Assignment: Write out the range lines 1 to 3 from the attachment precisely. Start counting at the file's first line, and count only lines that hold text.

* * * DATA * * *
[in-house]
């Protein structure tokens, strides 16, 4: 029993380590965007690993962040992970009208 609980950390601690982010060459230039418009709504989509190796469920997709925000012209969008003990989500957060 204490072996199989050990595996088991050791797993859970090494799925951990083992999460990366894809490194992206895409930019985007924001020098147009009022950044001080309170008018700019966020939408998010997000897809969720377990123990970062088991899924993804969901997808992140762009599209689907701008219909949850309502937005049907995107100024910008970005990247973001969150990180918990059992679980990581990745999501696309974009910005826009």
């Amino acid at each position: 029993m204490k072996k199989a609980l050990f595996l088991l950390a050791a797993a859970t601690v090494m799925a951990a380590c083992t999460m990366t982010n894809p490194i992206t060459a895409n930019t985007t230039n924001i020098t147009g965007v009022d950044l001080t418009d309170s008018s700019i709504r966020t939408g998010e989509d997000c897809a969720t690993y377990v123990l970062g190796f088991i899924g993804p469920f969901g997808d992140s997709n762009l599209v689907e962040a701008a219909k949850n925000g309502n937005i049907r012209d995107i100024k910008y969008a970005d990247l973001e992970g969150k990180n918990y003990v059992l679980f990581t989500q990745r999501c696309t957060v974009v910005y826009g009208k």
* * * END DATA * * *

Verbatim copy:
[in-house]
């Protein structure tokens, strides 16, 4: 029993380590965007690993962040992970009208 609980950390601690982010060459230039418009709504989509190796469920997709925000012209969008003990989500957060 204490072996199989050990595996088991050791797993859970090494799925951990083992999460990366894809490194992206895409930019985007924001020098147009009022950044001080309170008018700019966020939408998010997000897809969720377990123990970062088991899924993804969901997808992140762009599209689907701008219909949850309502937005049907995107100024910008970005990247973001969150990180918990059992679980990581990745999501696309974009910005826009």
């Amino acid at each position: 029993m204490k072996k199989a609980l050990f595996l088991l950390a050791a797993a859970t601690v090494m799925a951990a380590c083992t999460m990366t982010n894809p490194i992206t060459a895409n930019t985007t230039n924001i020098t147009g965007v009022d950044l001080t418009d309170s008018s700019i709504r966020t939408g998010e989509d997000c897809a969720t690993y377990v123990l970062g190796f088991i899924g993804p469920f969901g997808d992140s997709n762009l599209v689907e962040a701008a219909k949850n925000g309502n937005i049907r012209d995107i100024k910008y969008a970005d990247l973001e992970g969150k990180n918990y003990v059992l679980f990581t989500q990745r999501c696309t957060v974009v910005y826009g009208k």